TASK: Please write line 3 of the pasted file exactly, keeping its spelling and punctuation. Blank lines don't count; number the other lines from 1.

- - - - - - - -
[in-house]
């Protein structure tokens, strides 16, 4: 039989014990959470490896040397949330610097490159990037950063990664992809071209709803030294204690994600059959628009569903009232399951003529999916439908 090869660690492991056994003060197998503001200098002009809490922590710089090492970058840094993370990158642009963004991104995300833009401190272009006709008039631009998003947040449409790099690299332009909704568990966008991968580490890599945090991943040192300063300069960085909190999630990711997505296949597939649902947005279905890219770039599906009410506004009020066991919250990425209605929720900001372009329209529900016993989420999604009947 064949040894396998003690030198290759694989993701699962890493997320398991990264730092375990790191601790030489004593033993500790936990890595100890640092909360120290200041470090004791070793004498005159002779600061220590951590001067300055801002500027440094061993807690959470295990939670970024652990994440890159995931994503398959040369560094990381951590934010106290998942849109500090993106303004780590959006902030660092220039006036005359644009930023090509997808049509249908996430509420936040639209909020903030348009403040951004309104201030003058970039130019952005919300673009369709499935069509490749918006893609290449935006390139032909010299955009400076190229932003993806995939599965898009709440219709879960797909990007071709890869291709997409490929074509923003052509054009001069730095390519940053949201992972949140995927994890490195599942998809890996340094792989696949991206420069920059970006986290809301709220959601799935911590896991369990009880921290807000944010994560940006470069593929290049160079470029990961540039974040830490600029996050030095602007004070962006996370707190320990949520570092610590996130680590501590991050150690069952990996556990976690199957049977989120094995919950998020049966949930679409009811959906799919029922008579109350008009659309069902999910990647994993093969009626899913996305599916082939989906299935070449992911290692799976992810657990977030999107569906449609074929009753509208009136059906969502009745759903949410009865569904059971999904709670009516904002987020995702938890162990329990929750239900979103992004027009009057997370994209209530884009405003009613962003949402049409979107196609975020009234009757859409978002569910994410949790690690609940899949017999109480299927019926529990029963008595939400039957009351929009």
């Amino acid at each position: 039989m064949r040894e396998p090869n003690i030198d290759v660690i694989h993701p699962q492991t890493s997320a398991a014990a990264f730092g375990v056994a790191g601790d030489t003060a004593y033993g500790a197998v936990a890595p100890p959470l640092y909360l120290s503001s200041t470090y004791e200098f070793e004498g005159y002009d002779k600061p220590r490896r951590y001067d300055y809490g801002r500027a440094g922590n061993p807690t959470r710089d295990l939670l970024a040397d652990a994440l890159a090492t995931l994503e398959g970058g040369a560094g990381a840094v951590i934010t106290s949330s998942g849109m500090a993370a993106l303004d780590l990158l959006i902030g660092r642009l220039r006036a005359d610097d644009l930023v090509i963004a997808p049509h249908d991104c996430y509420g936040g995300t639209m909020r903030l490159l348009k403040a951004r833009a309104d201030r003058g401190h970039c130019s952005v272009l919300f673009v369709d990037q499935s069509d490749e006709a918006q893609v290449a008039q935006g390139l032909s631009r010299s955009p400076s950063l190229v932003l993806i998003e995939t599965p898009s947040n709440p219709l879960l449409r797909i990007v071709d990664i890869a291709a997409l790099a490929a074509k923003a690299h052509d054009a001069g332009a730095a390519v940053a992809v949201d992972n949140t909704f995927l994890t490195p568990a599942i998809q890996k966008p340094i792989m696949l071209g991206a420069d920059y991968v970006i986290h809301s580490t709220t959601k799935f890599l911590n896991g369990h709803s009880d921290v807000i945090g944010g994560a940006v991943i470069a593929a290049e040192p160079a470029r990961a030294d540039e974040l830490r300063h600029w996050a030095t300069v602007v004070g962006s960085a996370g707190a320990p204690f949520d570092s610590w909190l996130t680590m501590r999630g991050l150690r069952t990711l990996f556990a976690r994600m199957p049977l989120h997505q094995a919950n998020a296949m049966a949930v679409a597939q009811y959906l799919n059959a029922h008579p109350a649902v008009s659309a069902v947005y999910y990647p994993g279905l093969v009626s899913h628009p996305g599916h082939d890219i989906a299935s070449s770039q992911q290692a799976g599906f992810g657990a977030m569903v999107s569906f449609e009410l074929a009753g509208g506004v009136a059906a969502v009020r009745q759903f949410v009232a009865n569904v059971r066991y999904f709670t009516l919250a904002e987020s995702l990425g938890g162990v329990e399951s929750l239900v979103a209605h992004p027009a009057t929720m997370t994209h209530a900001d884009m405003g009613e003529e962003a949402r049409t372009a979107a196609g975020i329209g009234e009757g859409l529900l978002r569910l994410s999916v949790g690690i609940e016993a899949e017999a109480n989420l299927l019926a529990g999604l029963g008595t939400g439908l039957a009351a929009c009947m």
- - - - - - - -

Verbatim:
């Amino acid at each position: 039989m064949r040894e396998p090869n003690i030198d290759v660690i694989h993701p699962q492991t890493s997320a398991a014990a990264f730092g375990v056994a790191g601790d030489t003060a004593y033993g500790a197998v936990a890595p100890p959470l640092y909360l120290s503001s200041t470090y004791e200098f070793e004498g005159y002009d002779k600061p220590r490896r951590y001067d300055y809490g801002r500027a440094g922590n061993p807690t959470r710089d295990l939670l970024a040397d652990a994440l890159a090492t995931l994503e398959g970058g040369a560094g990381a840094v951590i934010t106290s949330s998942g849109m500090a993370a993106l303004d780590l990158l959006i902030g660092r642009l220039r006036a005359d610097d644009l930023v090509i963004a997808p049509h249908d991104c996430y509420g936040g995300t639209m909020r903030l490159l348009k403040a951004r833009a309104d201030r003058g401190h970039c130019s952005v272009l919300f673009v369709d990037q499935s069509d490749e006709a918006q893609v290449a008039q935006g390139l032909s631009r010299s955009p400076s950063l190229v932003l993806i998003e995939t599965p898009s947040n709440p219709l879960l449409r797909i990007v071709d990664i890869a291709a997409l790099a490929a074509k923003a690299h052509d054009a001069g332009a730095a390519v940053a992809v949201d992972n949140t909704f995927l994890t490195p568990a599942i998809q890996k966008p340094i792989m696949l071209g991206a420069d920059y991968v970006i986290h809301s580490t709220t959601k799935f890599l911590n896991g369990h709803s009880d921290v807000i945090g944010g994560a940006v991943i470069a593929a290049e040192p160079a470029r990961a030294d540039e974040l830490r300063h600029w996050a030095t300069v602007v004070g962006s960085a996370g707190a320990p204690f949520d570092s610590w909190l996130t680590m501590r999630g991050l150690r069952t990711l990996f556990a976690r994600m199957p049977l989120h997505q094995a919950n998020a296949m049966a949930v679409a597939q009811y959906l799919n059959a029922h008579p109350a649902v008009s659309a069902v947005y999910y990647p994993g279905l093969v009626s899913h628009p996305g599916h082939d890219i989906a299935s070449s770039q992911q290692a799976g599906f992810g657990a977030m569903v999107s569906f449609e009410l074929a009753g509208g506004v009136a059906a969502v009020r009745q759903f949410v009232a009865n569904v059971r066991y999904f709670t009516l919250a904002e987020s995702l990425g938890g162990v329990e399951s929750l239900v979103a209605h992004p027009a009057t929720m997370t994209h209530a900001d884009m405003g009613e003529e962003a949402r049409t372009a979107a196609g975020i329209g009234e009757g859409l529900l978002r569910l994410s999916v949790g690690i609940e016993a899949e017999a109480n989420l299927l019926a529990g999604l029963g008595t939400g439908l039957a009351a929009c009947m």